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U.S. denounces timing of Xi’s visit to Kremlin after ICC arrest warrant for Putin

Vladimir Putin hosted Chinese leader Xi Jinping, his “dear friend,” for dinner in the Kremlin on Monday, showing off his relationship with his most powerful ally just days after an international court called for the Russian president’s arrest for war crimes in Ukraine. 

White House spokesperson urges Chinese leader to press Putin on ‘need to respect Ukraine’s sovereignty.’

A man in a long coat is shown walking in front of guards.

Vladimir Putin hosted his “dear friend” Xi Jinping for dinner in the Kremlin on Monday, showing off his relationship with his most powerful ally just days after an international court called for the Russian president’s arrest for war crimes in Ukraine.

Washington denounced the Chinese leader’s visit, saying the timing showed Beijing was providing Moscow with “diplomatic cover” to commit further crimes.

It was the first trip abroad for Xi since he obtained an unprecedented third term last month. The Chinese leader has been trying to portray Beijing as a potential peacemaker in Ukraine, even as he deepens economic ties with his closest ally.

Putin and Xi greeted one another as “dear friend” when they met in the Kremlin, and Russian state news agencies later reported they held informal talks for nearly 4½ hours on Monday, with further official talks scheduled for Tuesday.

Exchange of compliments

In televised comments after they greeted each other, Putin told Xi he viewed China’s proposals for a resolution of the Ukraine conflict with respect. He confessed to being “slightly envious” of China’s “very effective system for developing the economy and strengthening the state.”

Xi, for his part, praised Putin and predicted Russians would re-elect him next year.

Two men in suits are shown seated in chairs in an ornately decorated room.

“Under your strong leadership, Russia has made great strides in its prosperous development,” he said.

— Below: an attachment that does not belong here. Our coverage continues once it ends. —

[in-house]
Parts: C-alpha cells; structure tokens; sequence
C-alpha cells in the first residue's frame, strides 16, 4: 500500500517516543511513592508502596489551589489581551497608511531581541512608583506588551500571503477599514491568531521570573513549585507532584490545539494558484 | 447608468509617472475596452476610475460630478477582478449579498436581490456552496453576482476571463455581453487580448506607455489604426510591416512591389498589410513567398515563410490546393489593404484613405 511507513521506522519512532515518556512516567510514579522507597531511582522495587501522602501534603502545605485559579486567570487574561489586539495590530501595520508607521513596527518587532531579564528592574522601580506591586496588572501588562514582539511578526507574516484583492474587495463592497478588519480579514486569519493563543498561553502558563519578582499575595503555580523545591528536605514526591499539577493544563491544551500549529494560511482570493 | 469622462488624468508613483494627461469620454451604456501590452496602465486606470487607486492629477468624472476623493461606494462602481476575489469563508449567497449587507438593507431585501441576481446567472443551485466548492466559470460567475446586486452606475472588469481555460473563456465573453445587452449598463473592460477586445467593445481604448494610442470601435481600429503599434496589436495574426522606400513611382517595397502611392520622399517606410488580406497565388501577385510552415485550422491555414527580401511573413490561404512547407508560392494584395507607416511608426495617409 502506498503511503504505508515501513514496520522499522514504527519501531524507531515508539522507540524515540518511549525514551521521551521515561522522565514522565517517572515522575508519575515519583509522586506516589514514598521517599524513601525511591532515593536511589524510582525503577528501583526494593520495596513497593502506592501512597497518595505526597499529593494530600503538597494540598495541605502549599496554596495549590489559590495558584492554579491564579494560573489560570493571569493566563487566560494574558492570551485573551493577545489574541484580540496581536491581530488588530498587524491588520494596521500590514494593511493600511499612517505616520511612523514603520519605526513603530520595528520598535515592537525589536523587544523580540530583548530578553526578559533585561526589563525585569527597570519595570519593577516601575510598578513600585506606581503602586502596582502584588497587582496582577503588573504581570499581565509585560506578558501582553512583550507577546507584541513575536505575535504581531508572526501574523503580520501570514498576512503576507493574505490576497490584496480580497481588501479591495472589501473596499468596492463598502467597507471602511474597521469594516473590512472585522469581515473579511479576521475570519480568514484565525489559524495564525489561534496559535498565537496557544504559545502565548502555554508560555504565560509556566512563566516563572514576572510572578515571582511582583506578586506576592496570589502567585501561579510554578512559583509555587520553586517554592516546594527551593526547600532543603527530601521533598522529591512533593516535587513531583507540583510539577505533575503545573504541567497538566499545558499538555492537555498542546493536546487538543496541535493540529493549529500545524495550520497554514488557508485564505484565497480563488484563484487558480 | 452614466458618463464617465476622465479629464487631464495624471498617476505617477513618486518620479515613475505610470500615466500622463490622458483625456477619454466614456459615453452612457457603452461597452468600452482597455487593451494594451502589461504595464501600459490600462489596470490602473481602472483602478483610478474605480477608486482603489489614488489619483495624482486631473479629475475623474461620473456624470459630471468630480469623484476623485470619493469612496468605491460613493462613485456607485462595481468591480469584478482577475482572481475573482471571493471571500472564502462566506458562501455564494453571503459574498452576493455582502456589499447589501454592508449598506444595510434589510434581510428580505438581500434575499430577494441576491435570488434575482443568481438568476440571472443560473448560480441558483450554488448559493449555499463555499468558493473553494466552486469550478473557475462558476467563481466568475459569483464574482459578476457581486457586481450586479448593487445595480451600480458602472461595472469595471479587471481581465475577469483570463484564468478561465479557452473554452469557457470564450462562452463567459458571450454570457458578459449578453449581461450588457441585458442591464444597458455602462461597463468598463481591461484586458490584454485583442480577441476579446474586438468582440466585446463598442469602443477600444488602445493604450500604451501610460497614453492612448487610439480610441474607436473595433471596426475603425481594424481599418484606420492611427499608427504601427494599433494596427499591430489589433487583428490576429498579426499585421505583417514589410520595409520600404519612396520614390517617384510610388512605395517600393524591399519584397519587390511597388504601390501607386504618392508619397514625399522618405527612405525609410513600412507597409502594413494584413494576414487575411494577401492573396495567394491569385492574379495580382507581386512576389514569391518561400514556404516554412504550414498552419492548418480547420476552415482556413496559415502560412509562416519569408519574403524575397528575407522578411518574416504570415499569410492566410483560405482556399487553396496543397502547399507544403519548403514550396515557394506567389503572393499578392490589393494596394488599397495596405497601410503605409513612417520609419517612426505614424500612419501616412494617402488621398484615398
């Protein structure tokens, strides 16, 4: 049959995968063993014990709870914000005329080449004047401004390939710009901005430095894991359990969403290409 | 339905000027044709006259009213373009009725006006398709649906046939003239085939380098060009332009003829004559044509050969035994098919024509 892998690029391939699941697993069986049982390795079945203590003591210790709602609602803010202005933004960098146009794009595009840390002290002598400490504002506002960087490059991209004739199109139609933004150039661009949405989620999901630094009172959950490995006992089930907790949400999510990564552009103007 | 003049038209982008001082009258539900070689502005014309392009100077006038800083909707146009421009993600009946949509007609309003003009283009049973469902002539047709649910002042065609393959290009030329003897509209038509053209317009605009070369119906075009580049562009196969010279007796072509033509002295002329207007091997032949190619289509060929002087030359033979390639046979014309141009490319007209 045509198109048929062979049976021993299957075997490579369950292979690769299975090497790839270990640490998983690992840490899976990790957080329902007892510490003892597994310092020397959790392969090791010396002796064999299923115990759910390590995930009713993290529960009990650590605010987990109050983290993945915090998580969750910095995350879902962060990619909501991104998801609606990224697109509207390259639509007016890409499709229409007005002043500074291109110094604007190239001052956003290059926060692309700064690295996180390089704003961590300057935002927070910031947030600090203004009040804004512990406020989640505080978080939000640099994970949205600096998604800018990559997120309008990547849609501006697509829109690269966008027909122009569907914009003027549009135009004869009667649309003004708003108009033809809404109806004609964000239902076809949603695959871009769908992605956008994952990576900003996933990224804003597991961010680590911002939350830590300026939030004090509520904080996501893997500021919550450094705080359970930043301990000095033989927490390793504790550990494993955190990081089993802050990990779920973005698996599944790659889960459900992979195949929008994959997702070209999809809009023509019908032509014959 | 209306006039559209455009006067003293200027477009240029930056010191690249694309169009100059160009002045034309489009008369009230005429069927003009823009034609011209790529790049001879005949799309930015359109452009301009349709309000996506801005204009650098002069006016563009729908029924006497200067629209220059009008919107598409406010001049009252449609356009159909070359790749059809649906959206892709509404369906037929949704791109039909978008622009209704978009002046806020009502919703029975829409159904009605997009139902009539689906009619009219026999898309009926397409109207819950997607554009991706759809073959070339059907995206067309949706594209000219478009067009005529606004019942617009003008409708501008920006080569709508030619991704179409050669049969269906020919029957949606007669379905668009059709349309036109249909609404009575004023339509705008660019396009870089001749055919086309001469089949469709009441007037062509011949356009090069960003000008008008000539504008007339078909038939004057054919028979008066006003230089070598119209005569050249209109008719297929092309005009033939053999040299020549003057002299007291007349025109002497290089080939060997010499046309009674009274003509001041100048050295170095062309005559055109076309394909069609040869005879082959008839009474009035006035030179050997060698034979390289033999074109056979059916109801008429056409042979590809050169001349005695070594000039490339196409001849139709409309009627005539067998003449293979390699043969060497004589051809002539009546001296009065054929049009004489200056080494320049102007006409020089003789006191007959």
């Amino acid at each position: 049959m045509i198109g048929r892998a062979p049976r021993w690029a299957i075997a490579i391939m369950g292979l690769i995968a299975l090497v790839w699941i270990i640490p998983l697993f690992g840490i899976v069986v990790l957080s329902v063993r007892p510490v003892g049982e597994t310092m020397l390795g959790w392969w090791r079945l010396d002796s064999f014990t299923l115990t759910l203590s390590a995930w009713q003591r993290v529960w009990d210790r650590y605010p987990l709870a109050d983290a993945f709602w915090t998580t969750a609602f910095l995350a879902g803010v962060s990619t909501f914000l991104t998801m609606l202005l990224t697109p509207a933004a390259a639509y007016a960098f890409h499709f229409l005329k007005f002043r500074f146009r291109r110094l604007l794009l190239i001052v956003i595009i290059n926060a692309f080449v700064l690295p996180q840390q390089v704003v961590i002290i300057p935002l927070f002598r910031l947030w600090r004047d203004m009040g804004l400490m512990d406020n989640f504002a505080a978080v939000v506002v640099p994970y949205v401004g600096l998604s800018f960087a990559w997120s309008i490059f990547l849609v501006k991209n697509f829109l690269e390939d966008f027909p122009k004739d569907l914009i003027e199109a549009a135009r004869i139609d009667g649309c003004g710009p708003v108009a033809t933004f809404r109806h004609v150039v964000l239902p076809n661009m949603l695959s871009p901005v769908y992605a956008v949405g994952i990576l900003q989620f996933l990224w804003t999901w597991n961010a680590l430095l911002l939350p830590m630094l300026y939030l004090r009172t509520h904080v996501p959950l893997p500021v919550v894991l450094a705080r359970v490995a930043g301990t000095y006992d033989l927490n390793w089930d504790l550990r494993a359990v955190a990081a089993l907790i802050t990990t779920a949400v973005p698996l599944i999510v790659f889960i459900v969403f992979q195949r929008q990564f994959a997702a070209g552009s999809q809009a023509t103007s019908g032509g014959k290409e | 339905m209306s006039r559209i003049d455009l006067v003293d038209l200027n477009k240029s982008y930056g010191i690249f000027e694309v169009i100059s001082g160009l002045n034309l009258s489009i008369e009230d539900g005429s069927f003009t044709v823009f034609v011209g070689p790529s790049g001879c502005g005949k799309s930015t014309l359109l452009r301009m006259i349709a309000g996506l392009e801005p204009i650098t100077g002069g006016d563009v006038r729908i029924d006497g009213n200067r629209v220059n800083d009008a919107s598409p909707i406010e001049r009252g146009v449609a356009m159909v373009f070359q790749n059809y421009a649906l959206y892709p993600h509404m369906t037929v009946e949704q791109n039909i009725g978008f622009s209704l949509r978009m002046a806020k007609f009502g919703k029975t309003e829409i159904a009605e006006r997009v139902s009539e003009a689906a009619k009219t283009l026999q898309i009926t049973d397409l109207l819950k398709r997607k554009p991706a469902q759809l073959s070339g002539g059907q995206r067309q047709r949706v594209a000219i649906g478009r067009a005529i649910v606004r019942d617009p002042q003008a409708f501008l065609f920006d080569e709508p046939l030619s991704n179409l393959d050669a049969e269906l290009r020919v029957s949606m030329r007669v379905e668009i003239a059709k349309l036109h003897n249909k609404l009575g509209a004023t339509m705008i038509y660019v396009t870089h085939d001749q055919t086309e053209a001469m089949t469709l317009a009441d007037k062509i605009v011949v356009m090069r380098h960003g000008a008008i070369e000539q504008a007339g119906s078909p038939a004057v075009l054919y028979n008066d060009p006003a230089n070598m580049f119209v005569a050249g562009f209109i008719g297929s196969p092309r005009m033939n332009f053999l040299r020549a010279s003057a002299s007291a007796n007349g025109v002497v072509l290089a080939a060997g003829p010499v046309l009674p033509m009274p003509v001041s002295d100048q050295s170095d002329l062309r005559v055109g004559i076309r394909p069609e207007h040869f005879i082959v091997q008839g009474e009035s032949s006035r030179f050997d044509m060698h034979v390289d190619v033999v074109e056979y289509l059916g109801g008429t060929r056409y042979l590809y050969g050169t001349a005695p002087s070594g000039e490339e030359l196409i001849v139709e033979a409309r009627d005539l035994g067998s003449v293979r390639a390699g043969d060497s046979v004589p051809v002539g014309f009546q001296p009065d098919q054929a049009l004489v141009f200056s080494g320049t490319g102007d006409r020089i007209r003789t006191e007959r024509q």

Moscow has been publicly promoting plans for a visit by Xi for months. But the timing this week gave the Chinese leader’s personal support unexpected new meaning, after the International Criminal Court issued an arrest warrant on Friday accusing Putin of war crimes for deporting children from Ukraine.

Moscow denies illegally deporting children, saying it has taken in orphans to protect them. It opened a criminal case against the court’s prosecutor and judges. Beijing said the warrant reflected double standards.

The West says the warrant should make the Russian leader a pariah.

“That President Xi is travelling to Russia days after the International Criminal Court issued an arrest warrant for President Putin suggests that China feels no responsibility to hold the Kremlin accountable for the atrocities committed in Ukraine,” U.S. Secretary of State Antony Blinken said.

“Instead of even condemning them it would rather provide diplomatic cover for Russia to continue to commit those grave crimes,” he added.

U.S. believes arms deal still on the table

White House National Security Council spokesperson John Kirby urged Xi “to press President Putin directly on the need to respect Ukraine’s sovereignty and territorial integrity.” He also said the U.S. administration believes Xi could play “a constructive role” by speaking directly with Zelenskyy.

China last month released a 12-point proposal to solve the Ukraine crisis, largely dismissed in the West as a ploy to buy Putin time to regroup his forces and solidify his grip on occupied land.

Washington has said in recent weeks it also fears China might arm Russia, which Beijing has denied. Kirby said the United States believed this was still on the table.

Kyiv, which says the war cannot end until Russia pulls out its troops, has been circumspect toward China, cautiously welcoming Beijing’s peace proposal when it was unveiled last month even though Western allies were publicly skeptical.